CD Review of Fresh Out of Georgia Live Like a Satellite by Dan Baird and Homemade Sin
Recommended if you like
Georgia Satellites, Faces,
Rolling Stones
Dream Catcher
Dan Baird and Homemade Sin:
Fresh Out of Georgia
Live Like a Satellite

Reviewed by Jeff Giles


e’s mostly remembered – if he’s remembered at all – for “Keep Your Hands to Yourself,” the jokey rock tune he snuck onto the Top 40 with his old band, the Georgia Satellites, in 1986, but as any discerning roots rock fan could tell you, Dan Baird has been one of the preeminent practitioners of good ‘n’ greasy amplitude over the last several decades. Unfortunately, for all the piss and vinegar he brings to his performances, Baird seems to be a very lazy businessman, which is why even ardent Baird fans can be forgiven for not knowing about Live Like a Satellite – not even a visit to his (for all intents and purposes official) website is enough to tell the story. To put it as delicately as possible, this is one fucked up situation.

Well, if Baird won’t tell this album’s story, we’ll tell it for him: Homemade Sin represents a quasi-reunion of the dearly departed Georgia Satellites, bringing Baird together with former Sats Keith Christopher (who split before the first Satellites record, but was an original member) and Mauro Magellan, adding Warner Hodges (late of Jason & the Scorchers) for good measure. If you’ve followed Baird’s scattershot solo career – particularly over the last decade – and thought to yourself, “This is nice, but I sure do miss the Georgia Satellites,” this is probably about as good as it’s going to get.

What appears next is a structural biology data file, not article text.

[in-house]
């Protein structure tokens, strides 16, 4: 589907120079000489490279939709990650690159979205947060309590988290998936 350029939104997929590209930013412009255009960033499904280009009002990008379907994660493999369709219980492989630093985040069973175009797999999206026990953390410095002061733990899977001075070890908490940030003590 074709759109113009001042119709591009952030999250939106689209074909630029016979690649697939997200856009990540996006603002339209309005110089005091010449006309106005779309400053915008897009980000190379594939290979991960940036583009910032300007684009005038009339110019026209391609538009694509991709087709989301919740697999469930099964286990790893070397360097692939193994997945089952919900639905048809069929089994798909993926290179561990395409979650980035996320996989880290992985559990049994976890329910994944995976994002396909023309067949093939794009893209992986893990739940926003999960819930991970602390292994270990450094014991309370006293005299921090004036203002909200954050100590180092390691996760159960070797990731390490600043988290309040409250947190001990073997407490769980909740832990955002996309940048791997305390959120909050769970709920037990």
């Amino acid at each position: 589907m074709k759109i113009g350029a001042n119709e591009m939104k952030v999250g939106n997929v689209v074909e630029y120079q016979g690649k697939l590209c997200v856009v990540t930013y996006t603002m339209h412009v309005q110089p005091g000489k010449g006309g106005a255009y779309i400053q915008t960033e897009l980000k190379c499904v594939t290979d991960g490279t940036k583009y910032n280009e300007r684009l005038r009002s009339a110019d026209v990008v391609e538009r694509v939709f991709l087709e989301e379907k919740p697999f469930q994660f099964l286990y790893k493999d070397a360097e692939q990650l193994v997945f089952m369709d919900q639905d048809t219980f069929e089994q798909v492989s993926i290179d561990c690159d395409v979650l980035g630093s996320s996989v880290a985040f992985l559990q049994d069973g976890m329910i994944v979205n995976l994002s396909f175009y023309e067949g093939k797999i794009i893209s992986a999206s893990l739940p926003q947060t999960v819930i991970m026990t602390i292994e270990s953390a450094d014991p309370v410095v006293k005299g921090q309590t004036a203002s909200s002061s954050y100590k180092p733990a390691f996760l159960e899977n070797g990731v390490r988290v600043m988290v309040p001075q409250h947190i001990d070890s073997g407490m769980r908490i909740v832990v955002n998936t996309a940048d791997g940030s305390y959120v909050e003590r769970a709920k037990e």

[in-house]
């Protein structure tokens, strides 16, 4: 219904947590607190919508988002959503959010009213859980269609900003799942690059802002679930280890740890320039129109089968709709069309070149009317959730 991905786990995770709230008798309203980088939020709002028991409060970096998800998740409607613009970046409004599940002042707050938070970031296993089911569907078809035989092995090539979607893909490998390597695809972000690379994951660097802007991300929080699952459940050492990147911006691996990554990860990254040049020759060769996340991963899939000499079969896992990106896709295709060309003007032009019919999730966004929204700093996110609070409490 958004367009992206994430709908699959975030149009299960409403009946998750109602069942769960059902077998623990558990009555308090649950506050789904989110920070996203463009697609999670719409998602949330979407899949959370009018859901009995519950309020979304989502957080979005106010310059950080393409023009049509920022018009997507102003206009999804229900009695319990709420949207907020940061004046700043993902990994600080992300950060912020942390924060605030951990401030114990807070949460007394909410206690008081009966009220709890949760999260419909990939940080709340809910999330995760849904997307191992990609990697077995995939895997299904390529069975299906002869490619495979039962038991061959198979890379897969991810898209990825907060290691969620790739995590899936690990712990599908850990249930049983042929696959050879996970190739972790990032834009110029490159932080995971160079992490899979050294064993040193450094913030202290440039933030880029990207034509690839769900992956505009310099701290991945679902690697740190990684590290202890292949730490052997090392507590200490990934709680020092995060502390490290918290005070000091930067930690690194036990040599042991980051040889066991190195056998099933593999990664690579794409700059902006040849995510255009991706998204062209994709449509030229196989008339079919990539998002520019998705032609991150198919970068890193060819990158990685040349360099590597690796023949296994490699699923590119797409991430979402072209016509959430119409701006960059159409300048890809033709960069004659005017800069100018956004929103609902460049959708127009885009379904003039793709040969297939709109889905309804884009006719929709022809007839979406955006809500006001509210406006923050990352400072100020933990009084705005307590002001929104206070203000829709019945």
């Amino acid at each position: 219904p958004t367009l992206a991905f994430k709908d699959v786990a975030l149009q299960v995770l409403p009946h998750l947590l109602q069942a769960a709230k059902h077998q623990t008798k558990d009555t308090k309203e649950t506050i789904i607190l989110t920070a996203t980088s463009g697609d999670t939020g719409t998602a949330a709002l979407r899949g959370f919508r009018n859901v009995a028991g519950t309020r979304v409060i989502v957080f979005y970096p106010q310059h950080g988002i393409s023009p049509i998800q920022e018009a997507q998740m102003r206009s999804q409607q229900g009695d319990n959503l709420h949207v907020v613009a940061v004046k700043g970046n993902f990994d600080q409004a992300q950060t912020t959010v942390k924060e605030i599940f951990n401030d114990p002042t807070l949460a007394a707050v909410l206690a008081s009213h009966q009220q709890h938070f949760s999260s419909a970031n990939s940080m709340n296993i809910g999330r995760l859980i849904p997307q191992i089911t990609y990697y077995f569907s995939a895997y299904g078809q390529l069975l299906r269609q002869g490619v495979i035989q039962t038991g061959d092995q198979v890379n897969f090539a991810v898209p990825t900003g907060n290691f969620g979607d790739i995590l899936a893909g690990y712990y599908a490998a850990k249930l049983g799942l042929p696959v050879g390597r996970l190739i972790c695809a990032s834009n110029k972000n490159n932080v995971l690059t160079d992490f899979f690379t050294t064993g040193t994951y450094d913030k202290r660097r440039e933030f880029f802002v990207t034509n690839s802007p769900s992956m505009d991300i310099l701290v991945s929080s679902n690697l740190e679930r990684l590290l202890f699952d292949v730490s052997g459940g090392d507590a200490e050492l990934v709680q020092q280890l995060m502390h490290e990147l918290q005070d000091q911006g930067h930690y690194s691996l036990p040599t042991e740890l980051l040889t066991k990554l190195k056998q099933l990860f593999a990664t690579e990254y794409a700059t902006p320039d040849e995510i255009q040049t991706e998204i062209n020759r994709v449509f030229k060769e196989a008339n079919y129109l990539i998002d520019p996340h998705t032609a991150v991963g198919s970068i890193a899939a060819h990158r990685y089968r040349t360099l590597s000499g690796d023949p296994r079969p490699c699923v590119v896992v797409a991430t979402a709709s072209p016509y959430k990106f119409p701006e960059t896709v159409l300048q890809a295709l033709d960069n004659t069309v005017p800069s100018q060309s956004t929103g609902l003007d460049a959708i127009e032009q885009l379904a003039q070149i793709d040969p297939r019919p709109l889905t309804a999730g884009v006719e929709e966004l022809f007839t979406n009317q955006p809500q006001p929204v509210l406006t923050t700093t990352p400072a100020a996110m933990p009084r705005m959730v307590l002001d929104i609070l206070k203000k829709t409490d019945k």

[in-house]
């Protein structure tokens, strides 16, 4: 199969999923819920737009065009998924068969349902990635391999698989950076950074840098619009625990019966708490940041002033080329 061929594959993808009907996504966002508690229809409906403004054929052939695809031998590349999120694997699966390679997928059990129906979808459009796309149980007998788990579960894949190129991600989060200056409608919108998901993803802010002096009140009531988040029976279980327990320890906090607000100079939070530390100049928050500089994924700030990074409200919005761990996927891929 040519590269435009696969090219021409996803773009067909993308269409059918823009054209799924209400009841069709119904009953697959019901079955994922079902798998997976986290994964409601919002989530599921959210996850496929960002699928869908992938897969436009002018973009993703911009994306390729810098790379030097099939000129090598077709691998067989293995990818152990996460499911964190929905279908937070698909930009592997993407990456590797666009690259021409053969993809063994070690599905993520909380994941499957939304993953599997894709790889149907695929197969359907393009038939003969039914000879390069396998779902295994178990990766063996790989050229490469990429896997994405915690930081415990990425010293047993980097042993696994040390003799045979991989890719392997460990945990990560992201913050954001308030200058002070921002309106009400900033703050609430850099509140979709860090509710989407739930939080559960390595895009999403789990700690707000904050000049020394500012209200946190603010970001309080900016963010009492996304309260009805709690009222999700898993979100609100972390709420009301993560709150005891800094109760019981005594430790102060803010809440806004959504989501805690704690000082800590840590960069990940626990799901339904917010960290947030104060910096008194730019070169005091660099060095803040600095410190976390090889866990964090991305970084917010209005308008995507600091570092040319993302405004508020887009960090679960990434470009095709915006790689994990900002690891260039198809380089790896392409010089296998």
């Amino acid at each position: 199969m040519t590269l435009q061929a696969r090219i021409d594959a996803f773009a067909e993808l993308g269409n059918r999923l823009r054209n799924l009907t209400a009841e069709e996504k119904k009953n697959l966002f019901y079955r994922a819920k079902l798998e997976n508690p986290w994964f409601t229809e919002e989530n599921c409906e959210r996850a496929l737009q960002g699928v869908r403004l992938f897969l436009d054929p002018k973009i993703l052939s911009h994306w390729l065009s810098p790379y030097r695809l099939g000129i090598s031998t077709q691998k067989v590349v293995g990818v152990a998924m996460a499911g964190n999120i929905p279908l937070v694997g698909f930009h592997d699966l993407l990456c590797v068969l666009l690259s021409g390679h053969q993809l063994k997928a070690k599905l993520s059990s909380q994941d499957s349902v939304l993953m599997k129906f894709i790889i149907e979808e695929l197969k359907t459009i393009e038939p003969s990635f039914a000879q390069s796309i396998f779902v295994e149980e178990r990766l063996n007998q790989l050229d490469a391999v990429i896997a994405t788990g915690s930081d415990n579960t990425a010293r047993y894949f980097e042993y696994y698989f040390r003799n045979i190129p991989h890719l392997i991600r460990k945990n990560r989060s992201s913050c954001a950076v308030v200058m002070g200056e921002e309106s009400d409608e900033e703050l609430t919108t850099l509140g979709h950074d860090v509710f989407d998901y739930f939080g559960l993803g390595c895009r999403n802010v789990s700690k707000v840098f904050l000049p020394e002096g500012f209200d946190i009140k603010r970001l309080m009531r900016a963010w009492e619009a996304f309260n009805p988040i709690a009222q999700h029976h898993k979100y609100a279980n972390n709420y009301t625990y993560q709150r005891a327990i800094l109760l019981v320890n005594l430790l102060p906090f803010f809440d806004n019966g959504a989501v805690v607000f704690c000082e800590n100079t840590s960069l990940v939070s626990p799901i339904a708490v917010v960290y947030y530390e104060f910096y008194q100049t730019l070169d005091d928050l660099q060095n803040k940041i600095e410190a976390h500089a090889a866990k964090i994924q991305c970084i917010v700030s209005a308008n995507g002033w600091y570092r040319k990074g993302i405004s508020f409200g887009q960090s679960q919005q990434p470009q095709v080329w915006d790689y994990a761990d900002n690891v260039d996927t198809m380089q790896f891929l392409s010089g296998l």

And if you just happen to like good, loud, sweaty rock & roll? Again, this is probably about as good as it’s going to get.

Dan Baird and Homemade Sin laugh at Pro Tools and are too poor for overdubs, so you can be certain that you’re hearing these 21 tracks pretty much the same way the audience did, only with a marginally better mix. Given that Baird released a live album (the excellent Redneck Savant) less than a decade ago, hasn’t released a true solo album since 1996, and has never been the type of performer whose studio recordings differ appreciably from his stage performances, there’s really nothing revelatory here; for most of the songs, live versions either already exist or aren’t too far removed from the ones fans know by heart.

That being said, they still kick chubby mudflaps. If you’ve ever approached the end of the work week feeling the burning desire to catch a blast of air from a kick drum, windmilled an air guitar, or felt the waves of joy that come with exercising your God-given right to turn it up as loud as it’ll go, then this, friend, is a record you need to hear. Do not pass go, et cetera. Your ears are thirsty, and Dan Baird and Homemade Sin have got the nectar.

Baird’s lack of interest in self-promotion has made obtaining some of his recent releases an adventurous undertaking – you typically need to navigate past paragraphs of German before handing over your financial information to strange-looking websites with names like Blue Buffalo – but not this time: Amazon’s MP3 storefront has the whole blessed mess available for $8.99. You are now officially out of excuses for not immediately following the above link and getting down to the business at hand. Less readin’, more rockin’.

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